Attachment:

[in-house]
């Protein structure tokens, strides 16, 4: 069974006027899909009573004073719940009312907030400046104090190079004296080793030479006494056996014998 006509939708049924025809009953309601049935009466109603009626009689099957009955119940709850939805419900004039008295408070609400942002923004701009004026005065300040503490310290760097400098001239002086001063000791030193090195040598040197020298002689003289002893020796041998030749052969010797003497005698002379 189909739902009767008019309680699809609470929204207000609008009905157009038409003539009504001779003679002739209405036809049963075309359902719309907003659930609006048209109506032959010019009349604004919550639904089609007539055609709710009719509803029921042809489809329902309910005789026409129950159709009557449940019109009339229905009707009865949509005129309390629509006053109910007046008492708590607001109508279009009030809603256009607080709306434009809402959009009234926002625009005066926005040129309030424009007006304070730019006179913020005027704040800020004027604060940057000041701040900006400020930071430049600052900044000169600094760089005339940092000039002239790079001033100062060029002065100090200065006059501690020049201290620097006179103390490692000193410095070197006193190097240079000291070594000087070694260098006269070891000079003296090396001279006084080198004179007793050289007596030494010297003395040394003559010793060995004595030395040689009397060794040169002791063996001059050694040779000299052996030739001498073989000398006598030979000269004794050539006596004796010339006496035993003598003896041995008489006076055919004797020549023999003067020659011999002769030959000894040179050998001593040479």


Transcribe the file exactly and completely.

[in-house]
């Protein structure tokens, strides 16, 4: 069974006027899909009573004073719940009312907030400046104090190079004296080793030479006494056996014998 006509939708049924025809009953309601049935009466109603009626009689099957009955119940709850939805419900004039008295408070609400942002923004701009004026005065300040503490310290760097400098001239002086001063000791030193090195040598040197020298002689003289002893020796041998030749052969010797003497005698002379 189909739902009767008019309680699809609470929204207000609008009905157009038409003539009504001779003679002739209405036809049963075309359902719309907003659930609006048209109506032959010019009349604004919550639904089609007539055609709710009719509803029921042809489809329902309910005789026409129950159709009557449940019109009339229905009707009865949509005129309390629509006053109910007046008492708590607001109508279009009030809603256009607080709306434009809402959009009234926002625009005066926005040129309030424009007006304070730019006179913020005027704040800020004027604060940057000041701040900006400020930071430049600052900044000169600094760089005339940092000039002239790079001033100062060029002065100090200065006059501690020049201290620097006179103390490692000193410095070197006193190097240079000291070594000087070694260098006269070891000079003296090396001279006084080198004179007793050289007596030494010297003395040394003559010793060995004595030395040689009397060794040169002791063996001059050694040779000299052996030739001498073989000398006598030979000269004794050539006596004796010339006496035993003598003896041995008489006076055919004797020549023999003067020659011999002769030959000894040179050998001593040479």